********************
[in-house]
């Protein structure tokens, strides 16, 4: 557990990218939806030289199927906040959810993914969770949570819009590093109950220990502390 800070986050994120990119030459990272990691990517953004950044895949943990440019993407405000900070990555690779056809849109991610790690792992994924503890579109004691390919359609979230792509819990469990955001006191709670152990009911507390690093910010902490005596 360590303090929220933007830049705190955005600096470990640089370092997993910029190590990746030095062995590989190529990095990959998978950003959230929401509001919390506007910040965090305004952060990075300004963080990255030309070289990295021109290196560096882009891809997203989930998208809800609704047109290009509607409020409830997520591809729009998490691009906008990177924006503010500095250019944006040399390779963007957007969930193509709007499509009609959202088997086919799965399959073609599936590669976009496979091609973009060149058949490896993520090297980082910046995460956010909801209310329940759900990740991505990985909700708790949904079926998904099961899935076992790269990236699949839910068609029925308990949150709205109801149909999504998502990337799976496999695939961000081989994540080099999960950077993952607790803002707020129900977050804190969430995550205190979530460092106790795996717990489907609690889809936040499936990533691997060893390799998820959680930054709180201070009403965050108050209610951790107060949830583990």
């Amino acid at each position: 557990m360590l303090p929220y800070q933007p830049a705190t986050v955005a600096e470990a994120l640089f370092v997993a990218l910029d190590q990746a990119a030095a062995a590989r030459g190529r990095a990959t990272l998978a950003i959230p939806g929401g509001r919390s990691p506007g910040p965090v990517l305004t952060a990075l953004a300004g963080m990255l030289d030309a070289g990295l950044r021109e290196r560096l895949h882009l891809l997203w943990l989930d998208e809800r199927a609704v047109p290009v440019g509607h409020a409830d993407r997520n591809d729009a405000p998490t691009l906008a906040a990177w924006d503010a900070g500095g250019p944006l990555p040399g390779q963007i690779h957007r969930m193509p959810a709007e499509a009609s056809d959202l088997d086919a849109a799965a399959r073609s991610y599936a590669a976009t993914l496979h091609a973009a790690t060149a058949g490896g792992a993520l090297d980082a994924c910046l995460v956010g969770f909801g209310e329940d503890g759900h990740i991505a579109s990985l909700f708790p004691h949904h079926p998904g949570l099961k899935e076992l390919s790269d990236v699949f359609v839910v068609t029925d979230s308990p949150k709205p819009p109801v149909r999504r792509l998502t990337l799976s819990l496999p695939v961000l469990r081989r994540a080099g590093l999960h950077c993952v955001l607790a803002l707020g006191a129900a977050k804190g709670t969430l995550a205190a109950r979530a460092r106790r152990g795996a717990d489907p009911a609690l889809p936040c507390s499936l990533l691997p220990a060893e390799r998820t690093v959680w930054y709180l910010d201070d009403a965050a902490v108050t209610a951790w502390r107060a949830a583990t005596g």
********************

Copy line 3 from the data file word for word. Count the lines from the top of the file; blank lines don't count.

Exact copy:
């Amino acid at each position: 557990m360590l303090p929220y800070q933007p830049a705190t986050v955005a600096e470990a994120l640089f370092v997993a990218l910029d190590q990746a990119a030095a062995a590989r030459g190529r990095a990959t990272l998978a950003i959230p939806g929401g509001r919390s990691p506007g910040p965090v990517l305004t952060a990075l953004a300004g963080m990255l030289d030309a070289g990295l950044r021109e290196r560096l895949h882009l891809l997203w943990l989930d998208e809800r199927a609704v047109p290009v440019g509607h409020a409830d993407r997520n591809d729009a405000p998490t691009l906008a906040a990177w924006d503010a900070g500095g250019p944006l990555p040399g390779q963007i690779h957007r969930m193509p959810a709007e499509a009609s056809d959202l088997d086919a849109a799965a399959r073609s991610y599936a590669a976009t993914l496979h091609a973009a790690t060149a058949g490896g792992a993520l090297d980082a994924c910046l995460v956010g969770f909801g209310e329940d503890g759900h990740i991505a579109s990985l909700f708790p004691h949904h079926p998904g949570l099961k899935e076992l390919s790269d990236v699949f359609v839910v068609t029925d979230s308990p949150k709205p819009p109801v149909r999504r792509l998502t990337l799976s819990l496999p695939v961000l469990r081989r994540a080099g590093l999960h950077c993952v955001l607790a803002l707020g006191a129900a977050k804190g709670t969430l995550a205190a109950r979530a460092r106790r152990g795996a717990d489907p009911a609690l889809p936040c507390s499936l990533l691997p220990a060893e390799r998820t690093v959680w930054y709180l910010d201070d009403a965050a902490v108050t209610a951790w502390r107060a949830a583990t005596g």